|JOSHUA CUMMINGS (FAR RIGHT) POSES WITH HIS|
TRUCK SERIES TEAMMATES AT MICHIGAN IN 2007.
Posted: Thursday, August 15, 2013 10:50 pm | Updated: 10:50 pm, Thu Aug 15, 2013.
BY TOM GILLISPIE Special to the Record
HICKORY, N.C. -- Joshua Cummings wasn’t there when Ralph Earnhardt and Ned Jarrett won Hickory Motor Speedway championships, and he wasn’t around when Jarrett ran the track in the 1970s.
He wasn’t even born.
Still, he’s turning into a historian for the 62-year-old track.
Cummings is the marketing director for the Catawba County Historical Association and the Catawba County Museum of History. He got that job at least partly because he volunteered to do a 2011 exhibit of HMS history for the county museum.
He collected trophies and other memorabilia from HMS standouts like Robert Huffman, Dennis Setzer, Morgan Shepherd, John Settlemyre, Ned and Dale Jarrett, the Dexter Canipes and others.
“I got five trophies from Robert Huffman for his five Goodys Dash Series championships and Morgan’s last Cup trophy in 1994 (for a victory at Atlanta),” Cummings said enthusiastically. “It was a neat exhibit, and we had a lot of people come by to see it.
“A lot of racers had been keeping their trophies at their house, and nobody had been able to see them. So this was a chance for people to see them. Robert (Huffman) let us put all five championship trophies on display, and people loved seeing them.”
Cummings, 27, has been a Hickory Motor Speedway fan most of his life. The family moved from Florida to Newton when he was in grade school, and he’d hear the roar of the engines on Saturdays. He became intrigued, and friend Jeff Witt took him to the track when he was 10.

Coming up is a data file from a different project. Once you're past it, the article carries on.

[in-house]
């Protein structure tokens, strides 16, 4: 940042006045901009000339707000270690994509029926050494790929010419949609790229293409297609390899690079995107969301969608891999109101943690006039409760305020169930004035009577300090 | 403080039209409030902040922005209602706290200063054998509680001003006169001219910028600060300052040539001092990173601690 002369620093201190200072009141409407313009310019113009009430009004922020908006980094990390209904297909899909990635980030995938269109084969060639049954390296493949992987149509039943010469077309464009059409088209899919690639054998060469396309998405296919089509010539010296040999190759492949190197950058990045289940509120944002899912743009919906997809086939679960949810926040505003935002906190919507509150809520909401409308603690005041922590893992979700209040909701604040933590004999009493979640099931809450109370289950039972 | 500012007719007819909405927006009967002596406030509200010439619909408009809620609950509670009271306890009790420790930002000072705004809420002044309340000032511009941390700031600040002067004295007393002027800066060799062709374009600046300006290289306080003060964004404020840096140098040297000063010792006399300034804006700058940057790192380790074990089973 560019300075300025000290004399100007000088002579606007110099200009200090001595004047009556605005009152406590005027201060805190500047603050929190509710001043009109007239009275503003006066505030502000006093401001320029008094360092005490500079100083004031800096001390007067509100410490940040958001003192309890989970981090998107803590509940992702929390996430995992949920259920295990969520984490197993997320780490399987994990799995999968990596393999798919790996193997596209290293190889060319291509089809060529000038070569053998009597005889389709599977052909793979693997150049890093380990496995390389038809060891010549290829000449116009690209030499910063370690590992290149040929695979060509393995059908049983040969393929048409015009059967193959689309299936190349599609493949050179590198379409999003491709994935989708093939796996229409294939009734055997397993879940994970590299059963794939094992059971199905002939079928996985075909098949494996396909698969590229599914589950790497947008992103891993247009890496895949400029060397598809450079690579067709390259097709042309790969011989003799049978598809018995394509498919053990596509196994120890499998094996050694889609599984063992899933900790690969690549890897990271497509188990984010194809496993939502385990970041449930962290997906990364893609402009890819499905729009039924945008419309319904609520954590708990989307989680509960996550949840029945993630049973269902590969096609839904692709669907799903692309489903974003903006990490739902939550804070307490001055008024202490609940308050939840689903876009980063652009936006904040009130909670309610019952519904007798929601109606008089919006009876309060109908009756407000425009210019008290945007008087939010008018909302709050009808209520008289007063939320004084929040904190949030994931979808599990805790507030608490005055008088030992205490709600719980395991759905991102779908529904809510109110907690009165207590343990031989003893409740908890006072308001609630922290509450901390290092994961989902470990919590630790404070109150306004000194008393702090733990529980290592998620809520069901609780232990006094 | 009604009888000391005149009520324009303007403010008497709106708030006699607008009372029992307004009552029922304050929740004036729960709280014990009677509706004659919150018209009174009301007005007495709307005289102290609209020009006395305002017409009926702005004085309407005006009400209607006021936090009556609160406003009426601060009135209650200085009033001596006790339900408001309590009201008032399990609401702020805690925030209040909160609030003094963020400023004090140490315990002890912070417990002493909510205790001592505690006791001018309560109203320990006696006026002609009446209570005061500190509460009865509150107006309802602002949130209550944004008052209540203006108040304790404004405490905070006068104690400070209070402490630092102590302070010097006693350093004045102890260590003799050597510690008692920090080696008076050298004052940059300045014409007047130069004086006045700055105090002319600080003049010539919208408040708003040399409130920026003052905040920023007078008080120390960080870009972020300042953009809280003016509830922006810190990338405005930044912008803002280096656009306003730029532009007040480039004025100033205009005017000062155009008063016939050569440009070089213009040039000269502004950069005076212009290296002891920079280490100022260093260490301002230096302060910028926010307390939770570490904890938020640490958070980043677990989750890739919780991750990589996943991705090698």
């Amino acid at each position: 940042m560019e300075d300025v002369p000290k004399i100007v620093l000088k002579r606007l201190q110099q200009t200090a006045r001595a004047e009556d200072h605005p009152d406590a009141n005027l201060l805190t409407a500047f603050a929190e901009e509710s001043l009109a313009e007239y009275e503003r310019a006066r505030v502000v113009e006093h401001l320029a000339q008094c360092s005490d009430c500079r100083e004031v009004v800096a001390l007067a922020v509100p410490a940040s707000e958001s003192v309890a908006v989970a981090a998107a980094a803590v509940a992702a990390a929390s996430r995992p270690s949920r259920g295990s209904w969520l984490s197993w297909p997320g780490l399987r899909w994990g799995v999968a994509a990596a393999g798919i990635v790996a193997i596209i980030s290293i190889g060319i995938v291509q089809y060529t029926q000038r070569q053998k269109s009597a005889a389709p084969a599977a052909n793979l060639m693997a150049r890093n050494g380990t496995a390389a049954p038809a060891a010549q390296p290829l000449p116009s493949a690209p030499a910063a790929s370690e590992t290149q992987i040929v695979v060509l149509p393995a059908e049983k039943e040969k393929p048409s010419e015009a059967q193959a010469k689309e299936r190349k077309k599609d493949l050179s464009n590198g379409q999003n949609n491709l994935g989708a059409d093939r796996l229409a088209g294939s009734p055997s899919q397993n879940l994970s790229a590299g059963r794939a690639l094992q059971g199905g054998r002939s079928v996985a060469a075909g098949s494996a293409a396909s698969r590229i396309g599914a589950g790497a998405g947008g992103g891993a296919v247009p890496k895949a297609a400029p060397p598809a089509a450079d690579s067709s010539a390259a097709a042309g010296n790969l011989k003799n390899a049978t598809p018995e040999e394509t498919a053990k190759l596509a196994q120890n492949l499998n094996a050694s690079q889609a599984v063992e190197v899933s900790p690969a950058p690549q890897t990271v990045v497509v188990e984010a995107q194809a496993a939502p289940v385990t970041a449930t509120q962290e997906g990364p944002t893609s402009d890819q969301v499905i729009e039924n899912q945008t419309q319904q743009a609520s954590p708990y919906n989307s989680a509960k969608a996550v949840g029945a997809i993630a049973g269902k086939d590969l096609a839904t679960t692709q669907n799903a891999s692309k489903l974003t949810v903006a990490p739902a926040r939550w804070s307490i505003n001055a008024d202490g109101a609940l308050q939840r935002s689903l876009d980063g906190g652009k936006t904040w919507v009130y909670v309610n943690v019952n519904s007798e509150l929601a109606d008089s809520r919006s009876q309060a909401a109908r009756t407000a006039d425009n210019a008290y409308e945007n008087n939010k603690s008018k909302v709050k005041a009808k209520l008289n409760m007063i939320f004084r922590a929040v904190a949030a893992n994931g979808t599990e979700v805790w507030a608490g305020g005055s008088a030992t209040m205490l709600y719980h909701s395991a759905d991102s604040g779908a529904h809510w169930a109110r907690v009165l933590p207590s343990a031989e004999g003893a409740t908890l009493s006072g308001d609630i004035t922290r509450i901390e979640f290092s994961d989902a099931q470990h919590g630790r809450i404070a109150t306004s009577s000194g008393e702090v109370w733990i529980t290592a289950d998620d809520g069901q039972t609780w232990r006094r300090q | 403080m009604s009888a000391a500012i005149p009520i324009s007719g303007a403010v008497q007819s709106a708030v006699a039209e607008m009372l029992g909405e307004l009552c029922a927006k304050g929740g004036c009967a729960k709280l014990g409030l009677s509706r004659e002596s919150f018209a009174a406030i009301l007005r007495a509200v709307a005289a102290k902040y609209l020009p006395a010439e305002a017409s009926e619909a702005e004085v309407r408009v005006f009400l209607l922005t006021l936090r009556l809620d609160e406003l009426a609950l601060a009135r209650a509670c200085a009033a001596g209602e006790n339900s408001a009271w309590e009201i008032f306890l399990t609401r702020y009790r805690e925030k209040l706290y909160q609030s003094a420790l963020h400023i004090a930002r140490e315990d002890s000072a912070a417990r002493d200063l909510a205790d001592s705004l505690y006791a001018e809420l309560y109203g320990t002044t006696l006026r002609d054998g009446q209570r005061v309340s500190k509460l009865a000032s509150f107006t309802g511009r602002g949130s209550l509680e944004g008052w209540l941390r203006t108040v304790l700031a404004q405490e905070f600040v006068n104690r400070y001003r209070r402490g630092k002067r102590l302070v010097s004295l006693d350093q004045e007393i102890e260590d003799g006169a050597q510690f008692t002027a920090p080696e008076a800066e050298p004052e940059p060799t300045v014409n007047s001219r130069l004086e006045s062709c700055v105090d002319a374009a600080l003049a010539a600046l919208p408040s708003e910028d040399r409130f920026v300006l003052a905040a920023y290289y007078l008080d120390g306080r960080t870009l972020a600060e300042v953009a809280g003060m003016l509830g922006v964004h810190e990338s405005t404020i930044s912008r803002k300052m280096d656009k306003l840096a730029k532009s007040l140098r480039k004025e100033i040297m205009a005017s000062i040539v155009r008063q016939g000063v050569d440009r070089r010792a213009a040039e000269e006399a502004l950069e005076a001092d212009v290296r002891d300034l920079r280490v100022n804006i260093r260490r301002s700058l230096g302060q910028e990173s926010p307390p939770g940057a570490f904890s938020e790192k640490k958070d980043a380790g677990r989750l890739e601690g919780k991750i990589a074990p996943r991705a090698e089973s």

He realized he didn’t want to race himself, but as a teenager he volunteered to help the track’s tire specialist inspect tires to prevent cheating. Then in 2004, he was still at Newton-Conover High when he worked under Troy Kelley as an intern mechanic for Shepherd.
After graduating high school in 2005, Cummings entered the Bobby Isaac Motorsports Program at Catawba Valley Community College. That lasted only six months, as Kelley invited him to work for KW Racing, an ARCA team based in Mooresville. After driver Ken Weaver left the team, Cummings switched to Green Light Racing, a Truck Series team owned by Bobby Dotter.
“Bobby Dotter is the gentleman I worked with most,” Cummings said. “I’ve been able to keep up with him as far as friendship. I’ve gone with him to a couple of races at Martinsville (Speedway). He deserves a lot of credit; he’s been able to accomplish a lot without a lot of funds.”
Cummings says he got burned out with the race grind in 2009, and he came home to work for his dad, Ernest, an appliance repairman. It wasn’t racing, but he had time to have a life again. Then he met museum director Melinda Herzog in 2011 and offered to do the exhibit. The job at the historical association came open last year.
He says he knows too many drivers personally to have a favorite.
“I’m good friends with Landon Huffman, Austin McDaniel, Shane Lee, Dexter Canipe Sr. and Jr., Ben Ebeling and others,” said Cummings, who also helps track promoter Kevin Piercy on race day. “There are tons of them that I’m good friends with.”
Cummings says he doesn’t plan to go back to college in the near future. He still loves racing but doesn’t plan to venture back into it fulltime anytime soon.
“When I worked for Morgan, Troy told me, ‘It takes 80 hours to build a race car and eight seconds to wreck it,’ and that stuck with me,” Cummings said. “I don’t want to push away from racing.”
Tom Gillispie, the author of “Angel in Black: Remembering Dale Earnhardt Sr.,” writes about racing at Hickory Motor Speedway for HDR Sports. He can be reached at email@example.com.
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